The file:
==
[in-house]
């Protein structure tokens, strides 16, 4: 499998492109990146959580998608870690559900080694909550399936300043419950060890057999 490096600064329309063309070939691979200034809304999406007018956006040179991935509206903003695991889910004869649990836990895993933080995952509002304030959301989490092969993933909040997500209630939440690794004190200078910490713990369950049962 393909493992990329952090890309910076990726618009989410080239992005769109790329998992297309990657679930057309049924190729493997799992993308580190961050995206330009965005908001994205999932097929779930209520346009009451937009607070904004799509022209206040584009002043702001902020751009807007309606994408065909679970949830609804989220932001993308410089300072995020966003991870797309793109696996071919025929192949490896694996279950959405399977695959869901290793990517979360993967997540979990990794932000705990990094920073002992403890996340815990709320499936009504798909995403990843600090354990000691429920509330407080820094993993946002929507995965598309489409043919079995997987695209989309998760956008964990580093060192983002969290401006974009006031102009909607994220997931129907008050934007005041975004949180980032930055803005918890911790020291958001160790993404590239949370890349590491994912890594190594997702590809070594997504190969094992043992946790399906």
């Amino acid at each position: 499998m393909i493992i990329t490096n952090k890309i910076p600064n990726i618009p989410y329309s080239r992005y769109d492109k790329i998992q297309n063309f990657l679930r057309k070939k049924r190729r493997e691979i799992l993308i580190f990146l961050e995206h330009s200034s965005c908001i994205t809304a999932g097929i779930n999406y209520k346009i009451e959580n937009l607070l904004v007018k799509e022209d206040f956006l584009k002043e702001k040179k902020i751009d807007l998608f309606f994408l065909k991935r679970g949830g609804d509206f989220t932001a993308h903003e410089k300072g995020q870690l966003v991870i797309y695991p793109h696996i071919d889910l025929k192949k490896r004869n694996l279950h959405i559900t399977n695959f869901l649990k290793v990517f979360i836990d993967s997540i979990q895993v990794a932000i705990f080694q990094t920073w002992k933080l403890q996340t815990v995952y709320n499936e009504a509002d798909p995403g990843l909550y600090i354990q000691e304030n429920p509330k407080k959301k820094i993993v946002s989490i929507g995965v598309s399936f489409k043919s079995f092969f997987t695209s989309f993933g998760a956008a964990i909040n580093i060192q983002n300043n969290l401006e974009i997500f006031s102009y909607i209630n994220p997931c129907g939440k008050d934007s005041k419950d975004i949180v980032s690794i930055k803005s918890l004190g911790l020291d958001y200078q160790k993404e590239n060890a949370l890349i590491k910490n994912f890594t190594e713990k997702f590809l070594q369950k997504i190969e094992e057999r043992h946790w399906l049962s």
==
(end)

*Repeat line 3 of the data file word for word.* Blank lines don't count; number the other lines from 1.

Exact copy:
């Amino acid at each position: 499998m393909i493992i990329t490096n952090k890309i910076p600064n990726i618009p989410y329309s080239r992005y769109d492109k790329i998992q297309n063309f990657l679930r057309k070939k049924r190729r493997e691979i799992l993308i580190f990146l961050e995206h330009s200034s965005c908001i994205t809304a999932g097929i779930n999406y209520k346009i009451e959580n937009l607070l904004v007018k799509e022209d206040f956006l584009k002043e702001k040179k902020i751009d807007l998608f309606f994408l065909k991935r679970g949830g609804d509206f989220t932001a993308h903003e410089k300072g995020q870690l966003v991870i797309y695991p793109h696996i071919d889910l025929k192949k490896r004869n694996l279950h959405i559900t399977n695959f869901l649990k290793v990517f979360i836990d993967s997540i979990q895993v990794a932000i705990f080694q990094t920073w002992k933080l403890q996340t815990v995952y709320n499936e009504a509002d798909p995403g990843l909550y600090i354990q000691e304030n429920p509330k407080k959301k820094i993993v946002s989490i929507g995965v598309s399936f489409k043919s079995f092969f997987t695209s989309f993933g998760a956008a964990i909040n580093i060192q983002n300043n969290l401006e974009i997500f006031s102009y909607i209630n994220p997931c129907g939440k008050d934007s005041k419950d975004i949180v980032s690794i930055k803005s918890l004190g911790l020291d958001y200078q160790k993404e590239n060890a949370l890349i590491k910490n994912f890594t190594e713990k997702f590809l070594q369950k997504i190969e094992e057999r043992h946790w399906l049962s």